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Fifty Shades Darker


Dakota Johnson and Jamie Dornan star in a scene from the movie "50 Shades Darker." The Catholic News Service classification is O -- morally offensive. The Motion Picture Association of America rating is R -- restricted. Under 17 requires accompanying parent or adult guardian.(CNS photo/Universal)

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NEW YORK (CNS) -- To beat or not to beat, that is the question in the sordid sequel "Fifty Shades Darker" (Universal). Sensible people won't care a whip, er, a whit what the answer is.

Extending a franchise whose appeal seems to be that it offers armchair submissives the erotic equivalent of ordering Fra Diavolo sauce in an Italian restaurant, director James Foley pads out his adaptation of E.L. James' novel -- the second in a trilogy, heaven help us -- with nonsexual scenes that range from the boring to the ridiculous. So anyone with a higher interest than mere prurience will be disappointed.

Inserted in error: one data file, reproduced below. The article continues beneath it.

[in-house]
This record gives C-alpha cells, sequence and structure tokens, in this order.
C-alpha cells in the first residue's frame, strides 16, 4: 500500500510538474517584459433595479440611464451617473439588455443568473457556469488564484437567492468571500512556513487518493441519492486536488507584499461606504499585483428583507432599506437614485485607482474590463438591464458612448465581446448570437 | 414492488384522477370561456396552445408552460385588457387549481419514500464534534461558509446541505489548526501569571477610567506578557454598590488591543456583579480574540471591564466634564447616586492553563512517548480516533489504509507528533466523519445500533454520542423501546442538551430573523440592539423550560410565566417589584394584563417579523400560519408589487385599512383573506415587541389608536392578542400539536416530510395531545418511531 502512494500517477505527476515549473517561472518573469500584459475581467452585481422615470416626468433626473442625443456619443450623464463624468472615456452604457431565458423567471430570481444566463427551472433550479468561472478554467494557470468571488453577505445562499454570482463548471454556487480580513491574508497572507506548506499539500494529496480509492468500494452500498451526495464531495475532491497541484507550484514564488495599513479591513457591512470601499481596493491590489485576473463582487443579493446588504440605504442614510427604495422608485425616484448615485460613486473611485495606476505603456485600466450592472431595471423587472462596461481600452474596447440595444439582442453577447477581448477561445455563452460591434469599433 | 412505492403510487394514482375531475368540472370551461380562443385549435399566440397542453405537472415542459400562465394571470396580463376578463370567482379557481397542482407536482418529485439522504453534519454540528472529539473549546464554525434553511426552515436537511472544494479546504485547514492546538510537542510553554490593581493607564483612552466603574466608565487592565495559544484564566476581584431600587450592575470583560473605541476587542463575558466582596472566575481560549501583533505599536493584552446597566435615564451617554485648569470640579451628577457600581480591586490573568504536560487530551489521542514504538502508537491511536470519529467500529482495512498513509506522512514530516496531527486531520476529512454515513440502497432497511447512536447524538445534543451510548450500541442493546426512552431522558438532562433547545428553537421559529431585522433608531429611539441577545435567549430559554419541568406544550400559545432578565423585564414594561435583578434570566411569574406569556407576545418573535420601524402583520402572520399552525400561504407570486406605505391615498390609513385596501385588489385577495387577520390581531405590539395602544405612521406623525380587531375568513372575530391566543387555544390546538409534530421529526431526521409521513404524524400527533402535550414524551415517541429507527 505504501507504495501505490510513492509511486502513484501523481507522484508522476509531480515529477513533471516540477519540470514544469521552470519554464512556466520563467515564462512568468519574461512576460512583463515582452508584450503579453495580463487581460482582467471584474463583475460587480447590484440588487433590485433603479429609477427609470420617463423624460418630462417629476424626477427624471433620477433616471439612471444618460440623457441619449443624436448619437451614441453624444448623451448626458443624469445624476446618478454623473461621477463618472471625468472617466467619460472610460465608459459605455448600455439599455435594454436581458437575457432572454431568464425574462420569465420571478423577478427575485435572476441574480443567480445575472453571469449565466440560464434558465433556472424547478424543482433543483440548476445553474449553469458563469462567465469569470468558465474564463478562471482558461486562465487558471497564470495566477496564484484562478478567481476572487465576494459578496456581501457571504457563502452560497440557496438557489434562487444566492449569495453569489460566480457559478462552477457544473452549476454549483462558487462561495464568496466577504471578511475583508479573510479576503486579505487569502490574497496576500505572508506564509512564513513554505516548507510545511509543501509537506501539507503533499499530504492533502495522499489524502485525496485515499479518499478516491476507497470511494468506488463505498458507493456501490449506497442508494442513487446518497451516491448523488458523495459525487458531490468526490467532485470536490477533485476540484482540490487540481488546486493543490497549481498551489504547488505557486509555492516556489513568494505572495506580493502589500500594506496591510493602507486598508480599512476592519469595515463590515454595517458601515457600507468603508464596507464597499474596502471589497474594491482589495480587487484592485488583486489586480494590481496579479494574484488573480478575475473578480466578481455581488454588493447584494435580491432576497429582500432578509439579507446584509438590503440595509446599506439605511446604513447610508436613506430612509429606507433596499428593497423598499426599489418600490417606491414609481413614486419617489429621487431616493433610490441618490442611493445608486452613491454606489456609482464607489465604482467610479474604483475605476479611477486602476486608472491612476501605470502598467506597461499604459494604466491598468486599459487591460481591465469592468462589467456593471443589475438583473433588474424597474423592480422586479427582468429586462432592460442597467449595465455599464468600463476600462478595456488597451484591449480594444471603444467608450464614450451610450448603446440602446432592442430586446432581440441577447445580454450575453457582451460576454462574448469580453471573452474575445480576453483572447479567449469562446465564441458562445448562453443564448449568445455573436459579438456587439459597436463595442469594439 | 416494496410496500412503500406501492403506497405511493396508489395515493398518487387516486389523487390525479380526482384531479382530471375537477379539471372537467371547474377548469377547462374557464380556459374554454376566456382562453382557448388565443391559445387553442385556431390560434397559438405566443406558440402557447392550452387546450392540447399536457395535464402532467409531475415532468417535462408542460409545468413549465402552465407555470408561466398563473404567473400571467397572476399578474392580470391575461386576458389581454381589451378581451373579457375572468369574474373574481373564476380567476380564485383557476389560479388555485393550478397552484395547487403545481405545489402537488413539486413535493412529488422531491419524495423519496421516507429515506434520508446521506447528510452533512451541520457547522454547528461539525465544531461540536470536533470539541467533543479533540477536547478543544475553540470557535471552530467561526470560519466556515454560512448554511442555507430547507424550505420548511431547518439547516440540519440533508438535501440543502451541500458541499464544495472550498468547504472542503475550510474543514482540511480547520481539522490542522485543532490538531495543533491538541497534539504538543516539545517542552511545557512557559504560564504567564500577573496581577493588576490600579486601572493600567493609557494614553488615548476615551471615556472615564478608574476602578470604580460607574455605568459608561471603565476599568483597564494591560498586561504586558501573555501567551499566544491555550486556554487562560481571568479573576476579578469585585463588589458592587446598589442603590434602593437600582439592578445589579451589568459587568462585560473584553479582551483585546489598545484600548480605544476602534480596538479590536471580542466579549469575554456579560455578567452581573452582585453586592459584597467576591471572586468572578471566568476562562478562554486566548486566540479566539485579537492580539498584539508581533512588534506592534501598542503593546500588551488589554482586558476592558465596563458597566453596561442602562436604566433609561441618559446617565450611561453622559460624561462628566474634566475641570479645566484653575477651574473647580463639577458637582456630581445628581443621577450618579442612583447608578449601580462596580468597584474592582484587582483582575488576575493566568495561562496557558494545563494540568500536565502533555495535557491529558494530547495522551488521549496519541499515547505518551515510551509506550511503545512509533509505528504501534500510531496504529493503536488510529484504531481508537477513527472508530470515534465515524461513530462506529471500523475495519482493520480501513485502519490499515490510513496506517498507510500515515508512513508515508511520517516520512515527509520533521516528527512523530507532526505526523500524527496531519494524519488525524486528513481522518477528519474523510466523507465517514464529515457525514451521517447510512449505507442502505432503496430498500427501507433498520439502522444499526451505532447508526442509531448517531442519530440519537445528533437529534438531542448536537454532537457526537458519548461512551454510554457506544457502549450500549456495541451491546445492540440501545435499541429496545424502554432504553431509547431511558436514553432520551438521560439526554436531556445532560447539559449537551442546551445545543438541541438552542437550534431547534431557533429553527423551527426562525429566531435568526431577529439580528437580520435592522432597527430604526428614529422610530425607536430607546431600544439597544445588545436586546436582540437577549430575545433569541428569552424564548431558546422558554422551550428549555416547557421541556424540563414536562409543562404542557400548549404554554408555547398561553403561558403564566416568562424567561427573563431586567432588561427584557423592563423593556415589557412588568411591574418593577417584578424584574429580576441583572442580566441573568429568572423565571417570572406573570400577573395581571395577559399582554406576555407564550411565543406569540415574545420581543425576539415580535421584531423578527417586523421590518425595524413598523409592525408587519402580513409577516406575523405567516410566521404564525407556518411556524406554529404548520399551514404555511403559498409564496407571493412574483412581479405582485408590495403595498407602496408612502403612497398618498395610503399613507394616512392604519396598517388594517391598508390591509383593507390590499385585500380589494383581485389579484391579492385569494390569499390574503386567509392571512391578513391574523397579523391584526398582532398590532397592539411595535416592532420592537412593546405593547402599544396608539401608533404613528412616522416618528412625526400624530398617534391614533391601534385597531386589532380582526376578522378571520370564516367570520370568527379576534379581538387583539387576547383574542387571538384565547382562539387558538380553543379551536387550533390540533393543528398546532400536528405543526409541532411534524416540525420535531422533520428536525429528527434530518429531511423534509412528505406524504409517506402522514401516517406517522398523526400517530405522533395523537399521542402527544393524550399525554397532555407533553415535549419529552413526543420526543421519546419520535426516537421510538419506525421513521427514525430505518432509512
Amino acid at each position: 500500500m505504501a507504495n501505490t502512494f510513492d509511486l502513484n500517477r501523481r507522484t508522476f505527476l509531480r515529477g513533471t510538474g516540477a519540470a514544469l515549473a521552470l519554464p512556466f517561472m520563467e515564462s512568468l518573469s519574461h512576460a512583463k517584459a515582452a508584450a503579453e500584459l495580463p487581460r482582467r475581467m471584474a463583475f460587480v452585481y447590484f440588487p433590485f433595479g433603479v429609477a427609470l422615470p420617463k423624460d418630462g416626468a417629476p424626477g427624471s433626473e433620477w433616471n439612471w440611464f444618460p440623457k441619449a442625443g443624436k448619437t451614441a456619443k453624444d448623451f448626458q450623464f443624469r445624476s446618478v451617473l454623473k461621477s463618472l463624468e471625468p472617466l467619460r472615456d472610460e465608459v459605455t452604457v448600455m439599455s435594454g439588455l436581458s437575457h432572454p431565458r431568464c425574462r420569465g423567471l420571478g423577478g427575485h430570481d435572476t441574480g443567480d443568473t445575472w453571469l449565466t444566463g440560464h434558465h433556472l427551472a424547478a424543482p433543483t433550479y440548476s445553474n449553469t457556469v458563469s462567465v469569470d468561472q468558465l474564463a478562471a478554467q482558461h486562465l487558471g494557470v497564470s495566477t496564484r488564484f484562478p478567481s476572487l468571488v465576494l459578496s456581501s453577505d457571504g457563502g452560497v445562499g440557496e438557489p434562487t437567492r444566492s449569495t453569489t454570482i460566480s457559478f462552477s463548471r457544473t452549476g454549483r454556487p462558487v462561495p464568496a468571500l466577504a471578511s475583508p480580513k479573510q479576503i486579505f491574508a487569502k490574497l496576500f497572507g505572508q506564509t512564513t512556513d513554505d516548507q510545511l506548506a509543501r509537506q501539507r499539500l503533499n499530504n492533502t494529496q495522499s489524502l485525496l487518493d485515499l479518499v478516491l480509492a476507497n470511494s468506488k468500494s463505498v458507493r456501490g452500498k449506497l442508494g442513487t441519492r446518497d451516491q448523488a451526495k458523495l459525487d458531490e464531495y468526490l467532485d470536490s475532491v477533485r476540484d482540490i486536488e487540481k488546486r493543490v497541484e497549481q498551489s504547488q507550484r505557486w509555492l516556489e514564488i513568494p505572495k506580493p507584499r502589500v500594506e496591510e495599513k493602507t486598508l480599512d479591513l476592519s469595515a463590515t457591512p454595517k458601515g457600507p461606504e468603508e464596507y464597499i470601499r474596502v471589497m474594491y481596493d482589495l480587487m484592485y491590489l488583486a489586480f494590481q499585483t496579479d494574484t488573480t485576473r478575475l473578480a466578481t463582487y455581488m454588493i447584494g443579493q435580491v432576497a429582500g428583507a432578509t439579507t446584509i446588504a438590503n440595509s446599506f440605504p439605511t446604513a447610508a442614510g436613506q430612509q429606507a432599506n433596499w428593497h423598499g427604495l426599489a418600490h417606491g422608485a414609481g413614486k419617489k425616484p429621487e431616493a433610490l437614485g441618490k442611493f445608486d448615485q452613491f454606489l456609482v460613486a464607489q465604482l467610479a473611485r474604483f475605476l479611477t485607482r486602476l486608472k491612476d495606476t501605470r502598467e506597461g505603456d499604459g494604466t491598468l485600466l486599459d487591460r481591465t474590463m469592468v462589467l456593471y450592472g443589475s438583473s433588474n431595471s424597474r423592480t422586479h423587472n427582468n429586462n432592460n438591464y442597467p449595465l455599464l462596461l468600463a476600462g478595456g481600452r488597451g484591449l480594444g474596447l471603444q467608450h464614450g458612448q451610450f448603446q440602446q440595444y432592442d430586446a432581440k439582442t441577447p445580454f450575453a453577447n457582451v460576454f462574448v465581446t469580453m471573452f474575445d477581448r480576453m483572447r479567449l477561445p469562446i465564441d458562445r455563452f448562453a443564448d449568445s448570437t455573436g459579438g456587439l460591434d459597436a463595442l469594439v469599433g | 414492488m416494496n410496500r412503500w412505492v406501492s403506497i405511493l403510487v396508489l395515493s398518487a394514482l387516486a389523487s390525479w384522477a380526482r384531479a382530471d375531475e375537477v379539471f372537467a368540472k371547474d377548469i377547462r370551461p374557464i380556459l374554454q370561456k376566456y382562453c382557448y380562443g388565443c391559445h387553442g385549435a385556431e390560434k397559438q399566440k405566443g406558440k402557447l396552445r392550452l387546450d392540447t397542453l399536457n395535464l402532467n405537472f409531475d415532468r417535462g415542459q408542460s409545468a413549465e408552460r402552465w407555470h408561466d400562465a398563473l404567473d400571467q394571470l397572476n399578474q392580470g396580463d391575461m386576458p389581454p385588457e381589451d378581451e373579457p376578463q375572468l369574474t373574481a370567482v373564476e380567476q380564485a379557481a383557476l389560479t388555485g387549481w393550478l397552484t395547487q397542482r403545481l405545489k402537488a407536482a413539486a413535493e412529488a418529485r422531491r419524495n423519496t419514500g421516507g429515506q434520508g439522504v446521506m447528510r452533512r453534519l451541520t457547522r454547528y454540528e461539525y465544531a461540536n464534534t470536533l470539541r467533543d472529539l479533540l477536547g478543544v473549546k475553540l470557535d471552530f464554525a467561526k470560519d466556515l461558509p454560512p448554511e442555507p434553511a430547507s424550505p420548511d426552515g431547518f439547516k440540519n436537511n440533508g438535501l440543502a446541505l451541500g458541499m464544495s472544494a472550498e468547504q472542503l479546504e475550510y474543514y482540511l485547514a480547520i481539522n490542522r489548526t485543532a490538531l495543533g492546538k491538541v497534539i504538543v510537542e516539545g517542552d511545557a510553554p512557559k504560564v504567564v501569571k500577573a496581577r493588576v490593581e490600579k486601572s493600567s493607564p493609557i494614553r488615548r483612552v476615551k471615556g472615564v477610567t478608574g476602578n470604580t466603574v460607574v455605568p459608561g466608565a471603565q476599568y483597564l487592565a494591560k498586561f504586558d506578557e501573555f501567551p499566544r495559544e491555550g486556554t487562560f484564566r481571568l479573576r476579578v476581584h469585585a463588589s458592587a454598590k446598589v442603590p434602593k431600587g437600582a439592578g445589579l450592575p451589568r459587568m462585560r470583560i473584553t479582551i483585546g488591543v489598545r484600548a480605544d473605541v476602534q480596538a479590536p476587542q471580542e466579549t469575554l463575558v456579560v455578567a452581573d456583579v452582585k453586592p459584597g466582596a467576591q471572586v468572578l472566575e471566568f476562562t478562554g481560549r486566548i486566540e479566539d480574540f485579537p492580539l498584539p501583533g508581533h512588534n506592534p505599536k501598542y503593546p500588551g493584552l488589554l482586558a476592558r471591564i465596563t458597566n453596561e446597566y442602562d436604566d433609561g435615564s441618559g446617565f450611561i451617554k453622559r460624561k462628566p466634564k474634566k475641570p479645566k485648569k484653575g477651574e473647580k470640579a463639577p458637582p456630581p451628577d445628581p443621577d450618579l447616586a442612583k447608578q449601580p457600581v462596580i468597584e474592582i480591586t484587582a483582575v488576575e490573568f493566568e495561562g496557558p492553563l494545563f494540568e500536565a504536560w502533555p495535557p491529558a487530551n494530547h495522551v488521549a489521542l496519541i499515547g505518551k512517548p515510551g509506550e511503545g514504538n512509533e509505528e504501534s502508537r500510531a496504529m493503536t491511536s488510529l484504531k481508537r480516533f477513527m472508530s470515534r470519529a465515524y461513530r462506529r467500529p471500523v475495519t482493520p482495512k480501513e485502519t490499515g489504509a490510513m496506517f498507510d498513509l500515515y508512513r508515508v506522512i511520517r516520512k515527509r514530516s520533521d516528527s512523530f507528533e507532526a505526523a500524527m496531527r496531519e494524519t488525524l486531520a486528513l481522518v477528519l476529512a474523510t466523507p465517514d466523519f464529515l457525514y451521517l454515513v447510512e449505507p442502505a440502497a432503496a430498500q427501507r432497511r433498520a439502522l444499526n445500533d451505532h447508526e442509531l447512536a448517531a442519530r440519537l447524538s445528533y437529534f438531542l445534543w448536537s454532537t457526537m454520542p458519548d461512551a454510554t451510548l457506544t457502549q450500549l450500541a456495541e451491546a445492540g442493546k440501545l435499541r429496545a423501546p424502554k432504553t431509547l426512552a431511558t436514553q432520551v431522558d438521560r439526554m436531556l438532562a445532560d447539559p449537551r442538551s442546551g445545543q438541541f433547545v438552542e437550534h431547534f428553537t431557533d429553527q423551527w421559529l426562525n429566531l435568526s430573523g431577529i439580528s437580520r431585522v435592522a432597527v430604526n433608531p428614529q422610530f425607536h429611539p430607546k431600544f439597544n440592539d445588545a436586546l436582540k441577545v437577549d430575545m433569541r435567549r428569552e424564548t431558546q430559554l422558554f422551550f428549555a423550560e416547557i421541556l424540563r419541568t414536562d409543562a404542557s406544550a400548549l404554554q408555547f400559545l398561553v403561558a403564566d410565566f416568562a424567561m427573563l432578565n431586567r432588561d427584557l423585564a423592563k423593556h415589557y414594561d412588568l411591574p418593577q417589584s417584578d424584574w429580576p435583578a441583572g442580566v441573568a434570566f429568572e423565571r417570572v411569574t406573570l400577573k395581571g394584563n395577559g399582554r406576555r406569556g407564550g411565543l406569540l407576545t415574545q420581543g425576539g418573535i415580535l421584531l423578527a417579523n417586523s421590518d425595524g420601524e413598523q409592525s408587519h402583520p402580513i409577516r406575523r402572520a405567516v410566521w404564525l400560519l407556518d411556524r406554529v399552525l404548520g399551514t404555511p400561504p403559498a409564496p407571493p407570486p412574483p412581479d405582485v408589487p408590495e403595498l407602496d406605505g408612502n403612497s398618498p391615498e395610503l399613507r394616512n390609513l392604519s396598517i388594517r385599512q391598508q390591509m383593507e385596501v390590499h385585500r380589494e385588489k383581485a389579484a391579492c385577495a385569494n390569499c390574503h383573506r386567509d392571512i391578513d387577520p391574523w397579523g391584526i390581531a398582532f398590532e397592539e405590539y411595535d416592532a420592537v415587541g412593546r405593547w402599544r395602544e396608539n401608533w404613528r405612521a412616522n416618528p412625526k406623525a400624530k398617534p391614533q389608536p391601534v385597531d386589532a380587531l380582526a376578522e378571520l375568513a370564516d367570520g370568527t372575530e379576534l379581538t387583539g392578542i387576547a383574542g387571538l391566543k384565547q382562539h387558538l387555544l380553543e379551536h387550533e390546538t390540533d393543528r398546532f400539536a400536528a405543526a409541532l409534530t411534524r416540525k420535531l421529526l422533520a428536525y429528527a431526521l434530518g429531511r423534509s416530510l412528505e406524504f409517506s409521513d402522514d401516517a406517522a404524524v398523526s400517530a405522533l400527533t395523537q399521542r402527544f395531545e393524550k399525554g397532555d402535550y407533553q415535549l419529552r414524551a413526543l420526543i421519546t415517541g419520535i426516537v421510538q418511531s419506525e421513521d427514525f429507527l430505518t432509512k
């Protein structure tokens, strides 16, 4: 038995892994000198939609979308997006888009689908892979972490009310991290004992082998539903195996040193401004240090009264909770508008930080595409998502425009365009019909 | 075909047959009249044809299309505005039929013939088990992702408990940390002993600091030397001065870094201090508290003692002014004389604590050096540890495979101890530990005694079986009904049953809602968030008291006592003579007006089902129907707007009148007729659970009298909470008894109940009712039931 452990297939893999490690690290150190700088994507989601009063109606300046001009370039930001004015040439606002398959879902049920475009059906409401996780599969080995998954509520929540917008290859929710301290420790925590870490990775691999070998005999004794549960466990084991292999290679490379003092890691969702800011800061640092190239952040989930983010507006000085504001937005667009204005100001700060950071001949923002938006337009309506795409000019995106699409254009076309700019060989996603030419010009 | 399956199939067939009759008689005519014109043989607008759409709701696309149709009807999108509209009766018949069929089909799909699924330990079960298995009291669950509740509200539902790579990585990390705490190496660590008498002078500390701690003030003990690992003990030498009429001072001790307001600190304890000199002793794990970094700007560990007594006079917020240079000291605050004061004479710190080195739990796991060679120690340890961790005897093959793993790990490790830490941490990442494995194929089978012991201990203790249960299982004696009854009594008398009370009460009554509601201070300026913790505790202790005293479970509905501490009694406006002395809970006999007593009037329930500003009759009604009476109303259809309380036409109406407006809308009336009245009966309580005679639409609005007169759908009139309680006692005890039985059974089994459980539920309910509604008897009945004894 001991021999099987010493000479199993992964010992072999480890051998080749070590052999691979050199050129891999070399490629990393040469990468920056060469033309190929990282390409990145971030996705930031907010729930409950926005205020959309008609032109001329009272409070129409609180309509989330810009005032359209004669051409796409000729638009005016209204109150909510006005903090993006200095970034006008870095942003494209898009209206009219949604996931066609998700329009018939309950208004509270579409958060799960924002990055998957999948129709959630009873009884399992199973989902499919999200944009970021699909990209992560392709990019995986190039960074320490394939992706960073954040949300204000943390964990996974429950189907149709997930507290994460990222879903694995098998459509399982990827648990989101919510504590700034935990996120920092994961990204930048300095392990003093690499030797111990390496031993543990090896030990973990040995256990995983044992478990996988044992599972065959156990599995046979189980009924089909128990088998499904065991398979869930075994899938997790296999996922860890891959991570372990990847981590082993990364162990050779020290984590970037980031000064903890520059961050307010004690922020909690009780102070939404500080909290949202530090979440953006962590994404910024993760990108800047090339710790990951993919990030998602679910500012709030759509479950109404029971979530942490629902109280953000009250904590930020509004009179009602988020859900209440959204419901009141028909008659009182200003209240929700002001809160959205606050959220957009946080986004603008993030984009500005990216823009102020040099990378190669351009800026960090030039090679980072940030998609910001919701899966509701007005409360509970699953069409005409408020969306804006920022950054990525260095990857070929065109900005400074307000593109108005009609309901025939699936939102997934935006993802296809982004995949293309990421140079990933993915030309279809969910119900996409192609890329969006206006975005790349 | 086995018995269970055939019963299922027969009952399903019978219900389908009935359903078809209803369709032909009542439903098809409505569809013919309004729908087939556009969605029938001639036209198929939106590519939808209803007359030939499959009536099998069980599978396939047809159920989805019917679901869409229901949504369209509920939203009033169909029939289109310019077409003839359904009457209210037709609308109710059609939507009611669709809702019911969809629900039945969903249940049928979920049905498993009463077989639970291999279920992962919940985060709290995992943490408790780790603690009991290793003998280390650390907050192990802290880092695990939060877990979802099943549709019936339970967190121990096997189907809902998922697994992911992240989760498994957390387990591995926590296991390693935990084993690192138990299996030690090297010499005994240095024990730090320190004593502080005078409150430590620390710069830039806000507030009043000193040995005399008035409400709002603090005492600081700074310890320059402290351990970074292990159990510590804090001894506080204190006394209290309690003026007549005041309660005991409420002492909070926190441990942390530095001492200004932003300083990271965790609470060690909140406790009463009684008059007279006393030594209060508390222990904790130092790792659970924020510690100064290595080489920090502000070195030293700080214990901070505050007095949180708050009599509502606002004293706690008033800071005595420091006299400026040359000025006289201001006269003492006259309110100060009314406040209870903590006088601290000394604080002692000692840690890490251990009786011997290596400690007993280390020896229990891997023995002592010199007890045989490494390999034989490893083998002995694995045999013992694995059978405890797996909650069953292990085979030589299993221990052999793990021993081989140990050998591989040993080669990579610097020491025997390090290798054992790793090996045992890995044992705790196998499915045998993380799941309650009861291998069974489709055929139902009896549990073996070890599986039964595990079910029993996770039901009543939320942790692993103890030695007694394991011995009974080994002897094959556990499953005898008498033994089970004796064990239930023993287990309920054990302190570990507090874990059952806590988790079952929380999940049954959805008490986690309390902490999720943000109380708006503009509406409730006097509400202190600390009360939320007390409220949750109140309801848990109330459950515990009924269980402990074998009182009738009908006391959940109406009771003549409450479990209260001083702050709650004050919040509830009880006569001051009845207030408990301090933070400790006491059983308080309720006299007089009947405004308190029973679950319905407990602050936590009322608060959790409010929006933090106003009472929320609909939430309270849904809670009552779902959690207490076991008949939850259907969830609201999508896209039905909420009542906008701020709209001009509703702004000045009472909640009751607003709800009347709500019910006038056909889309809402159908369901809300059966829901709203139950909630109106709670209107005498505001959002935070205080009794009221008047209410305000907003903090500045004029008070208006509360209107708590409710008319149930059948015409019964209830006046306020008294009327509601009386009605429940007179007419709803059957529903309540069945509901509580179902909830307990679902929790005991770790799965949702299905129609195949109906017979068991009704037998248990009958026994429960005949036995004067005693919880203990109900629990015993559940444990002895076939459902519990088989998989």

Yearning to revive his relationship with book editor Anastasia Steele (Dakota Johnson), who doesn't share his interest in dungeon doings, sadist Seattle billionaire Christian Grey (Jamie Dornan) struggles to control his urges. Whether Mr. Kinky Boots can kick the habit is one of the least compelling questions imaginable, however, and so the mind wanders to other matters.

Is it not pretentious for anyone unrelated to the Romanovs to bear the weighty name Anastasia? Why, in this film's version of the Emerald City, does it only rain when our heroine is depressed? What would Henry James make of E.L.?

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